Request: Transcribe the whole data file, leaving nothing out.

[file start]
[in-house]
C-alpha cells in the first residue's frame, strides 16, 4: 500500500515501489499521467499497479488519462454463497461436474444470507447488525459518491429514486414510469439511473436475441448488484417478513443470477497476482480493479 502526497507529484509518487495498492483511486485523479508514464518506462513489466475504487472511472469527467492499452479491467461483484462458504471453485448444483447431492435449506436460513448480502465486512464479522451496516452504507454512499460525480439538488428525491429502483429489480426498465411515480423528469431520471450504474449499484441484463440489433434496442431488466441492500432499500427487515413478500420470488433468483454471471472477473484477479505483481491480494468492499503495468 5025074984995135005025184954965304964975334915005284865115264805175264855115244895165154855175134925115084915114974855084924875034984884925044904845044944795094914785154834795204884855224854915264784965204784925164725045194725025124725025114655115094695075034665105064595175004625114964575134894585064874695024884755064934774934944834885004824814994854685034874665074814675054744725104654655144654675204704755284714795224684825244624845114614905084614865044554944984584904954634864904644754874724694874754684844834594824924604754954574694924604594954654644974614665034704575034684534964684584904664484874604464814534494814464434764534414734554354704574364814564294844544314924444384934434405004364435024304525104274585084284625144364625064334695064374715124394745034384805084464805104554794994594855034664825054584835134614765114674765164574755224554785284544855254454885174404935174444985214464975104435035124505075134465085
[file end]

[in-house]
C-alpha cells in the first residue's frame, strides 16, 4: 500500500515501489499521467499497479488519462454463497461436474444470507447488525459518491429514486414510469439511473436475441448488484417478513443470477497476482480493479 502526497507529484509518487495498492483511486485523479508514464518506462513489466475504487472511472469527467492499452479491467461483484462458504471453485448444483447431492435449506436460513448480502465486512464479522451496516452504507454512499460525480439538488428525491429502483429489480426498465411515480423528469431520471450504474449499484441484463440489433434496442431488466441492500432499500427487515413478500420470488433468483454471471472477473484477479505483481491480494468492499503495468 5025074984995135005025184954965304964975334915005284865115264805175264855115244895165154855175134925115084915114974855084924875034984884925044904845044944795094914785154834795204884855224854915264784965204784925164725045194725025124725025114655115094695075034665105064595175004625114964575134894585064874695024884755064934774934944834885004824814994854685034874665074814675054744725104654655144654675204704755284714795224684825244624845114614905084614865044554944984584904954634864904644754874724694874754684844834594824924604754954574694924604594954654644974614665034704575034684534964684584904664484874604464814534494814464434764534414734554354704574364814564294844544314924444384934434405004364435024304525104274585084284625144364625064334695064374715124394745034384805084464805104554794994594855034664825054584835134614765114674765164574755224554785284544855254454885174404935174444985214464975104435035124505075134465085